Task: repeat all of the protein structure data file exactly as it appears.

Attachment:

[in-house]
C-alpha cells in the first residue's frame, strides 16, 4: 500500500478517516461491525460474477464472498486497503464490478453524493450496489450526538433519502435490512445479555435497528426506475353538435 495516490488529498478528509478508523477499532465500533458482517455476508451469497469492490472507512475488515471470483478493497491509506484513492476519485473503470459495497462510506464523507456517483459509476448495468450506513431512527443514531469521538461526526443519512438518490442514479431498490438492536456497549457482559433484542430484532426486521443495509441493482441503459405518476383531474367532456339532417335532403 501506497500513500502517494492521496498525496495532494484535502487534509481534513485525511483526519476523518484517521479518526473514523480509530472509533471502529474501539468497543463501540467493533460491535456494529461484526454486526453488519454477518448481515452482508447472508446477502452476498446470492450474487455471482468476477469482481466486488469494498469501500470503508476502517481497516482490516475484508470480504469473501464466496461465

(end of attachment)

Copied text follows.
[in-house]
C-alpha cells in the first residue's frame, strides 16, 4: 500500500478517516461491525460474477464472498486497503464490478453524493450496489450526538433519502435490512445479555435497528426506475353538435 495516490488529498478528509478508523477499532465500533458482517455476508451469497469492490472507512475488515471470483478493497491509506484513492476519485473503470459495497462510506464523507456517483459509476448495468450506513431512527443514531469521538461526526443519512438518490442514479431498490438492536456497549457482559433484542430484532426486521443495509441493482441503459405518476383531474367532456339532417335532403 501506497500513500502517494492521496498525496495532494484535502487534509481534513485525511483526519476523518484517521479518526473514523480509530472509533471502529474501539468497543463501540467493533460491535456494529461484526454486526453488519454477518448481515452482508447472508446477502452476498446470492450474487455471482468476477469482481466486488469494498469501500470503508476502517481497516482490516475484508470480504469473501464466496461465